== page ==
JAIC 1986, Volume 25, Number 2, Article 1 (pp. 65 to 72)
JAIC online
Journal of the American Institute for Conservation
JAIC 1986, Volume 25, Number 2, Article 1 (pp. 65 to 72)

DETERMINATION OF THE SPECIFIC RATE CONSTANT FOR THE LOSS OF A YELLOW INTERMEDIATE DURING THE FADING OF ALIZARIN LAKE

Robert L. Feller, Ruth M. Johnston-Feller, & Catherine Bailie



2 FIRST-ORDER RATE EQUATIONS

ANALYSIS OF THE DECLINE in the computed concentration of alizarin lake during exposure of these opaque mixtures of alizarin lake and titanium white revealed that, within the narrow zone in which fading took place, a constant fraction of the alizarin lake tended to be lost during any given period of exposure.

The loss of a fixed fraction of the material present at any point in time corresponds to rate behavior known as first-order kinetics. This is expressed mathematically as

Fig. .

In the integrated form this becomes

Fig. .
In these equations, A represents the weight-percent concentration of alizarin at any time, t [alizarin + white + yellow (see below) = 100], dA/dt is the instantaneous change in concentration of A with time, and A0 the initial weight concentration of alizarin; InA is the logarithm of A to the base e.4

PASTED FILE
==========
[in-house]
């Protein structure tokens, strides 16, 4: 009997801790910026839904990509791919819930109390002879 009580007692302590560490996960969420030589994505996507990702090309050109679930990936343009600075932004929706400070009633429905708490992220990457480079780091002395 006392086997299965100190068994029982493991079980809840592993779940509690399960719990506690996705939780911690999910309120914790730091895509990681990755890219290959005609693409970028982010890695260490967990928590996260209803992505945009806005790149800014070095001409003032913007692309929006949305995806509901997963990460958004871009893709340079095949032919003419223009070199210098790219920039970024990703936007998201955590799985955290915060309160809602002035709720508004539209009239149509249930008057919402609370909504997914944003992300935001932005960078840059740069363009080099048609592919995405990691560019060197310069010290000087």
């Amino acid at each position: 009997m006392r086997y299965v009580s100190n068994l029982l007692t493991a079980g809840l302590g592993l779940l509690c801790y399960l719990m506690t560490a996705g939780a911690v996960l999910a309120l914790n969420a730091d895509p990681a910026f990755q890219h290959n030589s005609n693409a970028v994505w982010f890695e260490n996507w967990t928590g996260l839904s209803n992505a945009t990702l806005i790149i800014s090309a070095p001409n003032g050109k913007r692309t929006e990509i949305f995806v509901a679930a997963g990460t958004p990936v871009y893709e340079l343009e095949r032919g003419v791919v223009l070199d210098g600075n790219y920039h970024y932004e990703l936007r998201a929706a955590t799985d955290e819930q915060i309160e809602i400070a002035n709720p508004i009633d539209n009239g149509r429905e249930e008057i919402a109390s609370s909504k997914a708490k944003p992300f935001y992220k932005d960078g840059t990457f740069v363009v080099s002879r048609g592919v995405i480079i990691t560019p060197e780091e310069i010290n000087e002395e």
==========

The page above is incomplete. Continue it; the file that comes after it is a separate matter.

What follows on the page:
Because the intensity of illumination diminishes with the age of the xenon lamps, instead of time we used the product of intensity times time, or exposure, for t. Thus, instead of reporting the fraction of alizarin lake lost per hour, the rate, in a sense, is expressed in terms of the fraction lost per footcandle hour or, in our case, per kiloJoule/cm2. The irradiance was monitored at a wavelength of 420 nm.

As reported,2 the specific rate constant, k1, was found to be essentially constant throughout a range of initial concentrations of alizarin lake pigment of from 50 to 2.5% relative to the titanium white and a range of pigment volume concentration (PVC) of titanium white from 19 to 2.5%. This is indicated by the identical slopes of the plots of log A (equivalent to lnA/2.303) vs. exposure in Figure 1 regardless of initial concentration.

Fig. 1. Semilog “first-order” plot of the loss of concentration of alizarin lake formulated at three different initial concentrations, showing also the accompanying rise and fall of a yellow component. Exposure carried out in a xenon-arc Fade-ometer¯ monitored in terms of kJ/m2 at 420 nm.


Copyright © 1986 American Institute of Historic and Artistic Works